- A new study has found that nearly half of the cosmetics tested contain potentially harmful chemicals.
- These chemicals, called per- and polyfluoroalkylated substances (PFAS), have been linked in early research to cancer, reproductive disorders and damage to the immune system.
- PFAS are often used to increase the durability, spread and wear of a product.
New research by researchers at the University of Notre Dame has found that nearly half of the cosmetics tested in one study contain potentially harmful chemicals called per- and polyfluoroalkyl substances (PFAS).
The study, published Tuesday by the American Chemical Society, examined more than 200 products in the United States and Canada and found the highest levels of these chemicals in daily personal care products, including red lipstick, mascara and foundation.
About 88 percent of the products tested lacked information about these ingredients on their product labels.
The products in the United States were purchased from mainstream cosmetics stores like Ulta Beauty, Sephora, Target, and Bed Bath & Beyond from 2016 to 2020.
PFAS are often used to increase the durability, spread and wear of a product.
Scientists are still studying the impact PFAS exposure can have on human health, but preliminary evidence has linked PFAS exposure to cancer, reproductive harm, and damage to the immune system.
Legislation introduced by Republican Senator Susan Collins of Maine aims to ban the use of this type of toxic fluorochemicals in cosmetics. If passed, the bill would ban the use of PFAS in cosmetic products.
The researchers tested 231 products purchased from retailers in the United States and Canada and found these chemicals forever in 48% of the products.
Two-thirds of liquid lipsticks, two-thirds of foundations, and three-quarters of water-repellent mascaras contained high levels of fluoride, one of these chemicals.
In addition, another in-depth review of 29 products found that 28 of the products in which PFASs were identified did not disclose the chemicals on their product labels.
The results were released as a group of senators introduced a bill to ban the use of PFAS in personal care products.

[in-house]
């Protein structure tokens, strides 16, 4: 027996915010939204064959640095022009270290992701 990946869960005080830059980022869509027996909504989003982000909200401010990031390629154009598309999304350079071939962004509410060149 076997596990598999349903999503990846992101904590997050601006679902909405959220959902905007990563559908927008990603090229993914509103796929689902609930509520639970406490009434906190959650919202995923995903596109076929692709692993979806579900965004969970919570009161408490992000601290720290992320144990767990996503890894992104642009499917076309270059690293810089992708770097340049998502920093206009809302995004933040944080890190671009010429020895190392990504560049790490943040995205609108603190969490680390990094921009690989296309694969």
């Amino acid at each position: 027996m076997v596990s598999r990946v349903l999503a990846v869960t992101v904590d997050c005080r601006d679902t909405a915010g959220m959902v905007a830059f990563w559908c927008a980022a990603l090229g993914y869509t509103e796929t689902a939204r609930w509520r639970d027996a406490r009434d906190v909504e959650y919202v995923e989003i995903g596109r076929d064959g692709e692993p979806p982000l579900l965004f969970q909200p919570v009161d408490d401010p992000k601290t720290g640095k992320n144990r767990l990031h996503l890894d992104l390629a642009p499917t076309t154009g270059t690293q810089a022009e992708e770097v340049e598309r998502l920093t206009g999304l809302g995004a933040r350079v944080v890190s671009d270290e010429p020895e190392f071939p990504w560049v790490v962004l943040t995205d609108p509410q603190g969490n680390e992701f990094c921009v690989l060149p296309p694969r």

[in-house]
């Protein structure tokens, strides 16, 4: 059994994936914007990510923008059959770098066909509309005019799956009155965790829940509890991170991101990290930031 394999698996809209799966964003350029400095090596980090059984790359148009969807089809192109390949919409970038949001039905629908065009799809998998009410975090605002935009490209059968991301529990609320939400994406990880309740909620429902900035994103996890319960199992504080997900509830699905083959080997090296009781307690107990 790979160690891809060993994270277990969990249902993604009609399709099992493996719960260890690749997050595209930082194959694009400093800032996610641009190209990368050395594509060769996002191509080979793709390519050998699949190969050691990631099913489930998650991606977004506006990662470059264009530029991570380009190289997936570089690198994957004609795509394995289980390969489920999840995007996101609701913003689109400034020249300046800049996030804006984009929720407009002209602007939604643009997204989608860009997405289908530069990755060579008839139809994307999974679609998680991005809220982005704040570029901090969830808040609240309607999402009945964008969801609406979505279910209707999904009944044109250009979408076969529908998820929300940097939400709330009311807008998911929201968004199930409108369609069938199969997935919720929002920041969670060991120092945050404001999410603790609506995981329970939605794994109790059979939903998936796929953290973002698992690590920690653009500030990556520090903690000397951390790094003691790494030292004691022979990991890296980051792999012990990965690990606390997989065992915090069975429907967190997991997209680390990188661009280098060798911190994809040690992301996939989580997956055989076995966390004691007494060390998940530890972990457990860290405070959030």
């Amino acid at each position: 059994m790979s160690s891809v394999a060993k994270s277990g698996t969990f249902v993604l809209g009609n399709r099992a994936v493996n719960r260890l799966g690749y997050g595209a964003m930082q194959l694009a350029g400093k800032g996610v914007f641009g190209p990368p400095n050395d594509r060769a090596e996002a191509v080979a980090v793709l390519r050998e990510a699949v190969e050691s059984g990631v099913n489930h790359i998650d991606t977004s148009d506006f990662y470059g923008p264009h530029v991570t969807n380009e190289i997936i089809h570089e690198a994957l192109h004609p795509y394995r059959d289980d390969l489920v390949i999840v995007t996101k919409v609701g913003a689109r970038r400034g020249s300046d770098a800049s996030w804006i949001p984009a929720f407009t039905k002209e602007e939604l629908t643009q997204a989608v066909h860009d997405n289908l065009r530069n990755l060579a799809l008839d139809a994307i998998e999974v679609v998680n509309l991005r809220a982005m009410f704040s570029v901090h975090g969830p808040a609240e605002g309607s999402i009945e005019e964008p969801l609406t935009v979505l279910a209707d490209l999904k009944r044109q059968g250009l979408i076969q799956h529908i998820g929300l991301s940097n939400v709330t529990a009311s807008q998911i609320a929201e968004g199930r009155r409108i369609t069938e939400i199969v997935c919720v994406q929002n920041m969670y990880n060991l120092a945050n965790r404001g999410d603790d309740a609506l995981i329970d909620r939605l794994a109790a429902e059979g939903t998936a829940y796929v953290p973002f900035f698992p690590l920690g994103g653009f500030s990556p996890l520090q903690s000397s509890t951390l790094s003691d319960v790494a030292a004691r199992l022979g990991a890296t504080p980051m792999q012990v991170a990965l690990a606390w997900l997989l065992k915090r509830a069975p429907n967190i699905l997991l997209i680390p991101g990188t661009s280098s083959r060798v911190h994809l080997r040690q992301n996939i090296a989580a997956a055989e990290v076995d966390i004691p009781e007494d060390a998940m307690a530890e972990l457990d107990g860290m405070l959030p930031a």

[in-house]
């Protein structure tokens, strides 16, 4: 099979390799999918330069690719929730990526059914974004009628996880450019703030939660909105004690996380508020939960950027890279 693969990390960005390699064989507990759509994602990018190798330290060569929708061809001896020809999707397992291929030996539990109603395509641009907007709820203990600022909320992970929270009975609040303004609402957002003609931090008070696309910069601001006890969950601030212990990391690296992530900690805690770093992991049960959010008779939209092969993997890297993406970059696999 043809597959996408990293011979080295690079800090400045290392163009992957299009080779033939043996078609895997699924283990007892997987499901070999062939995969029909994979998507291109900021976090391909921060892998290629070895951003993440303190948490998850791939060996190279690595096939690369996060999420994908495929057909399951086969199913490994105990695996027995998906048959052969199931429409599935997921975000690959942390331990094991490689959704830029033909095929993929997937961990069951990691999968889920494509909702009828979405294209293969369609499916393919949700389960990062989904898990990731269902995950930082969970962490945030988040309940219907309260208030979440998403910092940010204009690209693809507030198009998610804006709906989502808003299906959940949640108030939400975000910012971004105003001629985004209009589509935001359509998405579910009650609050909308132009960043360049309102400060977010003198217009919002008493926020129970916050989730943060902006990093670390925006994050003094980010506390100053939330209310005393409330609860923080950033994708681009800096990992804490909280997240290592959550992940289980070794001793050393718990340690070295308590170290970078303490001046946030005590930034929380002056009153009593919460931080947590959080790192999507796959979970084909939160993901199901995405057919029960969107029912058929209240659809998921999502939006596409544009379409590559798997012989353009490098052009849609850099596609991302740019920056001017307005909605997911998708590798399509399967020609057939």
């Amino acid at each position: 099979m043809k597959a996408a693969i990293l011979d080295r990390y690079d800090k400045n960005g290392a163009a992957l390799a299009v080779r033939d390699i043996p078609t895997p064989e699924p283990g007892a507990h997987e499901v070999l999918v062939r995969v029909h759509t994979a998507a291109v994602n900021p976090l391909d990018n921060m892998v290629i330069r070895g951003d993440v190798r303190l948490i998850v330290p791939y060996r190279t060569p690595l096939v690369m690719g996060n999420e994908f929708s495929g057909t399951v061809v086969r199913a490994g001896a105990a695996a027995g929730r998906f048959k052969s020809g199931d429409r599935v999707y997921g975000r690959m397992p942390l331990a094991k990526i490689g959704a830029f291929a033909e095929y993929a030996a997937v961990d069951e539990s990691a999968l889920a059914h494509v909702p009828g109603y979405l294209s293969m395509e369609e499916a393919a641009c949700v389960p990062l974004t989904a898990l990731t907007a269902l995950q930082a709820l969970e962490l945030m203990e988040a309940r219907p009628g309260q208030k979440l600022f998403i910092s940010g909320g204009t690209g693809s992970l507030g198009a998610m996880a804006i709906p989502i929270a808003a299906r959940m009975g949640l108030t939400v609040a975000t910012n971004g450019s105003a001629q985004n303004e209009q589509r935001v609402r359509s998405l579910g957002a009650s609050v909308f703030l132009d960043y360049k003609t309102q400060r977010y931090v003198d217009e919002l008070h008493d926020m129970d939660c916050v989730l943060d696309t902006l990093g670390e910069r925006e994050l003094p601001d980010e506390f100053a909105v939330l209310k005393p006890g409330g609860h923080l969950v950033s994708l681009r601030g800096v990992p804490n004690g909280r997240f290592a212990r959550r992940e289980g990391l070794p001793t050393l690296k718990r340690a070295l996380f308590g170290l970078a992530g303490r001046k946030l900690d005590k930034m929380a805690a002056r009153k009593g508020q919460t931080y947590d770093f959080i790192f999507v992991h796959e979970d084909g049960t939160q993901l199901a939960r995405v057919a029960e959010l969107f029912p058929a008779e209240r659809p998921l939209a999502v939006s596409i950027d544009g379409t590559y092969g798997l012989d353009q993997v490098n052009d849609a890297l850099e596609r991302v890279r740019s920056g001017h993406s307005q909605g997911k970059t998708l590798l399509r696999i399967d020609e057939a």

Although the Food and Drug Administration (FDA) regulates cosmetic products, the agency does not evaluate or approve ingredients for safety.
In addition, the
In the United States, “cosmetics and personal care products are not tightly regulated to ensure they do not contain toxic chemicals,” said Luz Claudio, PhD, professor of environmental medicine and public health at the United States. Mount Sinai Icahn School of Medicine.
PFAS are synthetic chemicals commonly used in non-stick cookware, cell phones, furniture, and commercial airplanes.
They are also frequently used to increase the durability and consistency of cosmetic products like lotions, lipsticks, nail polishes, foundations, eye shadow and mascara.
PFAS are used in so many products, in fact, that a
PFAS are commonly referred to as “eternal chemicals” because they do not break down in the environment.
They also accumulate in humans, according to Dr. Alexis Parcells, board certified plastic surgeon and owner of Parcells Plastic Surgery.
Because these personal care products are often applied to the eyes and lips – near tear ducts and mucous membranes – they can be easily absorbed into the bloodstream.
Scientists are still learning about the health effects, but a growing body of evidence suggests that PFAS can pose serious risks to our health.
“PFAS have been linked to birth defects, liver and thyroid disease, hormonal disturbances and a host of other serious health problems, including cancer,” Parcells said.
A CDC study found that high exposure to PFAS is associated with cancer, liver damage, reduced fertility, and an increased risk of asthma and thyroid disease.
Research is ongoing and more data is needed to determine the full effects of these chemicals.
Parcells suggests checking the labels of cosmetics, skin care, and personal hygiene products that you use regularly.
“Throw out anything that contains the words ‘PTFE’ or ‘perfluoro’ in the ingredient list,” Parcells said.
Unfortunately, many products do not disclose all of the included ingredients.
“It is very difficult for consumers to determine if a product contains PFAS because they are not so strictly regulated and are not required to always appear on product labels,” said Claudio.
Parcells and Claudio both recommend checking the Environmental Working Group’s list of verified toxin-free products.
“They looked at over 74,000 products and identified over 18,000 of them as free of chemicals of concern, or ‘verified by the EWG’,” Claudio said.
New research from the University of Notre Dame has found that almost half of cosmetics sold in the United States and Canada contain per- and polyfluoroalkyl substances, or PFAS. The highest levels of PFAS have been identified in lipstick, mascara, and foundation. Scientists are still studying the impact PFAS can have on our health, but a growing body of evidence has linked high exposure to PFAS to cancer, fertility issues, and organ damage.